Sunday, September 11, 2016

Baar Baar Dekho  

Baar Baar Dekho

Diya and Jai are childhood friends; they grow up to be a mathematician (Sidharth Malhotra) and artist (Katrina Kaif); still friends and presumably lovers. When they start behaving like “an old married couple” she proposes that they marry and he reluctantly agrees.

So far so ‘today’. But at its core, Nitya Mehra’s Baar Baar Dekho is an old-fahioned moral tale about doing the right thing, being a good son, husband, parent and so on; personal talent and ambition be damned!

The first thing that strikes a false note in the film is Jai’s horror at the nouveau riche vulgarity of Diya’s father (Ram Kapoor). He has met the dad before, doesn't he know what he is like?  Then he is gobsmacked by the wedding tamasha, as if he were a foreigner not familiar with Indian marriage customs.  He decides to break up with Diya because he has an offer from Cambridge and her father does not want to let his daughter go there due to the cold weather!

Just before this, a pandit with an enigmatic smile (Rajit Kapur) has explained to Jai the significance of the seven pheras, and the pointlessness of his mathematician’s insistence on logic and reason.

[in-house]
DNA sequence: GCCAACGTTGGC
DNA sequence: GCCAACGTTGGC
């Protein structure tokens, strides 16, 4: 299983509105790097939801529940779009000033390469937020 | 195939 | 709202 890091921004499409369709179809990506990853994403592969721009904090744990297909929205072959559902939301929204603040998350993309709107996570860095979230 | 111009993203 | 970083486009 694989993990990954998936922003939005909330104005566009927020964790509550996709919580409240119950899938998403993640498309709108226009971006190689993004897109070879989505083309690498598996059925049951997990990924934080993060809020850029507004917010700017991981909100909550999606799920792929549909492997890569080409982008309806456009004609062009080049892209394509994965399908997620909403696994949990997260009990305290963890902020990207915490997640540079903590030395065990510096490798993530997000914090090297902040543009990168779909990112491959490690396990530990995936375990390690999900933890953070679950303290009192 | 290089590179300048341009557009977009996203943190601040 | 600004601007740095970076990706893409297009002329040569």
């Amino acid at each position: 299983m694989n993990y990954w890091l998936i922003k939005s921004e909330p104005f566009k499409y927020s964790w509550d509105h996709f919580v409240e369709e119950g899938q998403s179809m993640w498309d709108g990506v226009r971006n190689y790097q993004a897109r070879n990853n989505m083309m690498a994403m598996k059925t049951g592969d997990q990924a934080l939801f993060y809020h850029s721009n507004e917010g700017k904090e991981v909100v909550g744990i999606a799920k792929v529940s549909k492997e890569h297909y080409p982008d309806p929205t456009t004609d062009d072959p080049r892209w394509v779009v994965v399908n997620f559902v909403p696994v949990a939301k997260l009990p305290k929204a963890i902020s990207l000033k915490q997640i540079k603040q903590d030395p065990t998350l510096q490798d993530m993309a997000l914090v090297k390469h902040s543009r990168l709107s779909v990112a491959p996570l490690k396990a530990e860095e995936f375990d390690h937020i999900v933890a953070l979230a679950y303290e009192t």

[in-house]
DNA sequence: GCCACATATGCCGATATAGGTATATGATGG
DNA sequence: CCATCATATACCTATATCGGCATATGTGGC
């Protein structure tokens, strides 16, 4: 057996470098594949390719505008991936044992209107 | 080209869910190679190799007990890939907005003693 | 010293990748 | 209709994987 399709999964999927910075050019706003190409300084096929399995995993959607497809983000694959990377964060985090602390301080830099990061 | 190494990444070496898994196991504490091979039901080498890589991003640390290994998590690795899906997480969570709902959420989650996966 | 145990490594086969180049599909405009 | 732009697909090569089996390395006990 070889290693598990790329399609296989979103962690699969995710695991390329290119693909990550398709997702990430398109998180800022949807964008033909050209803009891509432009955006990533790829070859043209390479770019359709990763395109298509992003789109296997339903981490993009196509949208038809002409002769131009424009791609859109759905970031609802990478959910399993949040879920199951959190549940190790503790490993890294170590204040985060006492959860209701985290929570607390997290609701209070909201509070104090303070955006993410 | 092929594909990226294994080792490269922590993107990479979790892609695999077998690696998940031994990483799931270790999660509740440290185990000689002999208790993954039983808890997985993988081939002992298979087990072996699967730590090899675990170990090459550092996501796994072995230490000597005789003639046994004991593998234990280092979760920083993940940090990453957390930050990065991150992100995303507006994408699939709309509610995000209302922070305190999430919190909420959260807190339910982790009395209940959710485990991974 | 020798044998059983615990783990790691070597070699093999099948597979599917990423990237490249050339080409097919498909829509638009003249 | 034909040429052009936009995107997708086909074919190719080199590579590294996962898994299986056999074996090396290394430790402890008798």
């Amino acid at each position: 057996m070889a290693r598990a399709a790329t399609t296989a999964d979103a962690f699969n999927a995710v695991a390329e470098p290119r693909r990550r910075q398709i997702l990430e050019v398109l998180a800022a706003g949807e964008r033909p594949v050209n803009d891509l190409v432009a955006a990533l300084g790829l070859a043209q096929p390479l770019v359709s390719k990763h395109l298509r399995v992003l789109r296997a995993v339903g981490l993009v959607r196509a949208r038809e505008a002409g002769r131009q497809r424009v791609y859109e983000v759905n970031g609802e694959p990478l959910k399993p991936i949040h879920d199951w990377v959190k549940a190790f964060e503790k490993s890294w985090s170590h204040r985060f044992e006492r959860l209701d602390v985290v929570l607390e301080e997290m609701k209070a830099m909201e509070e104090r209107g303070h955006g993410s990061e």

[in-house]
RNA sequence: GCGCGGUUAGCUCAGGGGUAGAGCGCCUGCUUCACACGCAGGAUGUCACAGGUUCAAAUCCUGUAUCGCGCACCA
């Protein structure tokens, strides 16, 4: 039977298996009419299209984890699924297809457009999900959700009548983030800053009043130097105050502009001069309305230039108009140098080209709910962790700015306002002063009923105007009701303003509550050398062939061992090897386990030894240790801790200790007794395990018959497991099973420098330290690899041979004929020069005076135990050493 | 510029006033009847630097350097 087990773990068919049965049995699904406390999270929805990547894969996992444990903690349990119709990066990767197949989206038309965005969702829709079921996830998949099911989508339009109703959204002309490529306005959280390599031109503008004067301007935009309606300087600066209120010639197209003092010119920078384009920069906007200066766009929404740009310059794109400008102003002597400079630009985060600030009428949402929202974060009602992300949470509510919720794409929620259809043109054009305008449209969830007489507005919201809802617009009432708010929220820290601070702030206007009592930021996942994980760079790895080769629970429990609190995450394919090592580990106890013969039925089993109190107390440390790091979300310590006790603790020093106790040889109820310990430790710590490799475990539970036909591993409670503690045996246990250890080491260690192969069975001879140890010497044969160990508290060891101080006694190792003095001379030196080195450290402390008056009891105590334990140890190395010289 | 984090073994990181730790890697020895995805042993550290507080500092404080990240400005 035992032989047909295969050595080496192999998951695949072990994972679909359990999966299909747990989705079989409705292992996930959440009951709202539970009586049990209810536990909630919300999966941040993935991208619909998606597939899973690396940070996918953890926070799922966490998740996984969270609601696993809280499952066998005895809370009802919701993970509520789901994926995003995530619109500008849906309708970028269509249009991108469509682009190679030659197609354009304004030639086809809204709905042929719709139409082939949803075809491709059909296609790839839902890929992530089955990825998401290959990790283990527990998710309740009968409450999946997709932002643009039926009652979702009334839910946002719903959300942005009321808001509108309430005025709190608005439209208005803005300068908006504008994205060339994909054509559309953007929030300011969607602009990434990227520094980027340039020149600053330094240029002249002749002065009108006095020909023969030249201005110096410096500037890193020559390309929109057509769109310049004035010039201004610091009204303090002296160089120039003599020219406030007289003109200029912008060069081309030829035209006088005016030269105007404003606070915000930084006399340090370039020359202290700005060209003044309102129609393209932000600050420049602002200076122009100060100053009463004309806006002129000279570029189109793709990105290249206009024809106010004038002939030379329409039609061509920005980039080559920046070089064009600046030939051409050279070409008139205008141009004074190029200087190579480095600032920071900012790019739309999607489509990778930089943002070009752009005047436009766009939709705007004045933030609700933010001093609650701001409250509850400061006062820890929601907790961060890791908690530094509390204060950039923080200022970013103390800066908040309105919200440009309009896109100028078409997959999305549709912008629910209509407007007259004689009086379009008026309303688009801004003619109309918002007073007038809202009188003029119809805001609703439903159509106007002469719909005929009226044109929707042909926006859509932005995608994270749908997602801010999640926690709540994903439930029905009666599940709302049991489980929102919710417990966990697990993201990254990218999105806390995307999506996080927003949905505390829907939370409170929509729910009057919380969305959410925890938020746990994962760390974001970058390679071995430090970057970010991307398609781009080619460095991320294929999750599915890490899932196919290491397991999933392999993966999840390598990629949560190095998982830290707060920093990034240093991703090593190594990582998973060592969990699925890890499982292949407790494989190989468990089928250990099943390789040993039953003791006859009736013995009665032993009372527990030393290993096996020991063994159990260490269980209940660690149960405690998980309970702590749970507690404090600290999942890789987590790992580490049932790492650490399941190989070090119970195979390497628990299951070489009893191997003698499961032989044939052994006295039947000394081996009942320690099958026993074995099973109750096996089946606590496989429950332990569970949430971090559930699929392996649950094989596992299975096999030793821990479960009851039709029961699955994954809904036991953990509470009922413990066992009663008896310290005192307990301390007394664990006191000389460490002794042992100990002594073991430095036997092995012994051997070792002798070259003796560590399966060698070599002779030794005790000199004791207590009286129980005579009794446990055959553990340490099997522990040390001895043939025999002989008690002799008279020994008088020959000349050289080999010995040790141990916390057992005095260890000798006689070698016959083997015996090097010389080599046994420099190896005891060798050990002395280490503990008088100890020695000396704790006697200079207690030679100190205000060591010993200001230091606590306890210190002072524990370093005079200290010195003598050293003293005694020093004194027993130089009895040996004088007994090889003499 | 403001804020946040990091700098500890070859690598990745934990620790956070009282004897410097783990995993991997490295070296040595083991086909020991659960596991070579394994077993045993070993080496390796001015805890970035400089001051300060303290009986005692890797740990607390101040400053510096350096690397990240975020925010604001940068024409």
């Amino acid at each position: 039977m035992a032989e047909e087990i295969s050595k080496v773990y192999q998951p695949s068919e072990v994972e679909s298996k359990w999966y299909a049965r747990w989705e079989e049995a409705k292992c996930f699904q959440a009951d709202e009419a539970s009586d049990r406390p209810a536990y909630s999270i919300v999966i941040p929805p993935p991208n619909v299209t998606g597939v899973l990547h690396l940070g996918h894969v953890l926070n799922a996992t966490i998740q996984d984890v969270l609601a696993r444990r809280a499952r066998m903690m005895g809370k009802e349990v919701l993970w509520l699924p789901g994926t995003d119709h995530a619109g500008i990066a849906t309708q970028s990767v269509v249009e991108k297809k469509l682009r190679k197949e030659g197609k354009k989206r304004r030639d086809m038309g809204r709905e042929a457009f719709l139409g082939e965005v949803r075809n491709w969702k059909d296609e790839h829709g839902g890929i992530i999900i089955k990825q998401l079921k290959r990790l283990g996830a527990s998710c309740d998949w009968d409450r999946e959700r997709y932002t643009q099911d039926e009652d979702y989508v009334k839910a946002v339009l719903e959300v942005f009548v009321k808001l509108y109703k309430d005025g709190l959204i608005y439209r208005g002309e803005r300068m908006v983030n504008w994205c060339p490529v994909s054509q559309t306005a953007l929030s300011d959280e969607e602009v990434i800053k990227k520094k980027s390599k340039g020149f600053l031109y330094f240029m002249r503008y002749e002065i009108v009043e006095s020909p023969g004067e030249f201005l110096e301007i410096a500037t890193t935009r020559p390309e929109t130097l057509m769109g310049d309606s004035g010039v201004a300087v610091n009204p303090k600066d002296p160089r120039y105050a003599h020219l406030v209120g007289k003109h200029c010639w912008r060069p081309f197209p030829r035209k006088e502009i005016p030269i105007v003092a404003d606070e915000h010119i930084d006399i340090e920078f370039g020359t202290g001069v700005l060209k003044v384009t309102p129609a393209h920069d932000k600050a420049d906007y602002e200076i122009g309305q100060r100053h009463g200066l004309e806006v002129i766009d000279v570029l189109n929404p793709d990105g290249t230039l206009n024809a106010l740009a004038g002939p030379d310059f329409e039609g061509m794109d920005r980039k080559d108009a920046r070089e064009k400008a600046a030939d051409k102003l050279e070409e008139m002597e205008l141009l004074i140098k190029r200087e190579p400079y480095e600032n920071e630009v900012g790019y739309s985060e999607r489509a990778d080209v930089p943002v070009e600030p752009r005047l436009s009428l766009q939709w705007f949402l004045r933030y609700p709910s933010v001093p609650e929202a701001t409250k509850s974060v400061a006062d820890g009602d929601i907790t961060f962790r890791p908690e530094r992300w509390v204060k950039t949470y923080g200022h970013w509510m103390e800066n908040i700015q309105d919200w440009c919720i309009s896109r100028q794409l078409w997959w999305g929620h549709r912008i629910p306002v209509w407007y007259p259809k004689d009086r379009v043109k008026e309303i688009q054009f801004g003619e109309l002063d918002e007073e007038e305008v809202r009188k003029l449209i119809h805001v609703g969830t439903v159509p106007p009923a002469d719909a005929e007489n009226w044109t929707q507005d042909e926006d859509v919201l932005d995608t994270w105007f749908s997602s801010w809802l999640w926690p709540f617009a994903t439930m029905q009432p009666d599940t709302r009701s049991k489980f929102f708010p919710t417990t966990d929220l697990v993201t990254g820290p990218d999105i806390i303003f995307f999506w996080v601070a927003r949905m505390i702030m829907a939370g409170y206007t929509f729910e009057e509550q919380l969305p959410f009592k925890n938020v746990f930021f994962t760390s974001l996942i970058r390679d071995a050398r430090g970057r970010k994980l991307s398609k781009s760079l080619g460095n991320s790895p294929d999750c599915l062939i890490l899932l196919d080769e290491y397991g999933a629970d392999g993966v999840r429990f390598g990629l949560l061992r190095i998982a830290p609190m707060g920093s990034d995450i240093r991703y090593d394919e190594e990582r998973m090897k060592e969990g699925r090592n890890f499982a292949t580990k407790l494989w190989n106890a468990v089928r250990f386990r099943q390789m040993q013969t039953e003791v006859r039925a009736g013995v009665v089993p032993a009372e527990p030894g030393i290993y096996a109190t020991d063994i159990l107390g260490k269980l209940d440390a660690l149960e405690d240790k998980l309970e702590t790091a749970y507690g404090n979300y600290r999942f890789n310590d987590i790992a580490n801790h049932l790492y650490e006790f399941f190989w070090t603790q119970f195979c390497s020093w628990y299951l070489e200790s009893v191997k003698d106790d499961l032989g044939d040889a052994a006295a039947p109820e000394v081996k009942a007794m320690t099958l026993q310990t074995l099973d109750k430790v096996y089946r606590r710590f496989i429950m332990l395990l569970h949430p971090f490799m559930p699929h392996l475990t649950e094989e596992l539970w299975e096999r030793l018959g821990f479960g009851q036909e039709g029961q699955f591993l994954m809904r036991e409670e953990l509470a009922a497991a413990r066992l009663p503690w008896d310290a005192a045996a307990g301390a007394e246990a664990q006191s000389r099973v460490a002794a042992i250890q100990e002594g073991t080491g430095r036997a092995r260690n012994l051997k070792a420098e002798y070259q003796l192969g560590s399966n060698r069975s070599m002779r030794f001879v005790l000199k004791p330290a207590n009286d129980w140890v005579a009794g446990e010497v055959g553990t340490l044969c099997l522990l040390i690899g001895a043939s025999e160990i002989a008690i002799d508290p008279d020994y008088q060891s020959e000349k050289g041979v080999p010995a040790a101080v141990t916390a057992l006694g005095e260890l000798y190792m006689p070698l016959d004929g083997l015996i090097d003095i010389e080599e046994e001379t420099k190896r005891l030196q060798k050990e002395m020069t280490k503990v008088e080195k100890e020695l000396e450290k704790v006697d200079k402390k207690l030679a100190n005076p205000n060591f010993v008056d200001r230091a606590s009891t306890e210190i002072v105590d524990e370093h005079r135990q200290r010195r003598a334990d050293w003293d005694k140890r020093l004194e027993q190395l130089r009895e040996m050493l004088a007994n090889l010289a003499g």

After the break-up Jai gets drunk on champagne and wakes up ten days later on his honeymoon in Thailand.  This is a recurring occurrence in the film, he wakes up at different times in the future, gets a glimpse of what his life will be like, how he will mess up and then get chance to rectify his mistakes.

As an idea it is interesting (Hollywood has done this sort of thing many times), but the execution is dull. The film and its locations look great, the actors are good looking, but the film has absolutely no zing. The lives of the lead pair are banal, the emotions are superficial, and if the film sells the concept of happiness as dreary routine, or that the little moments are to be celebrated over the big ones, then what’s the big deal?


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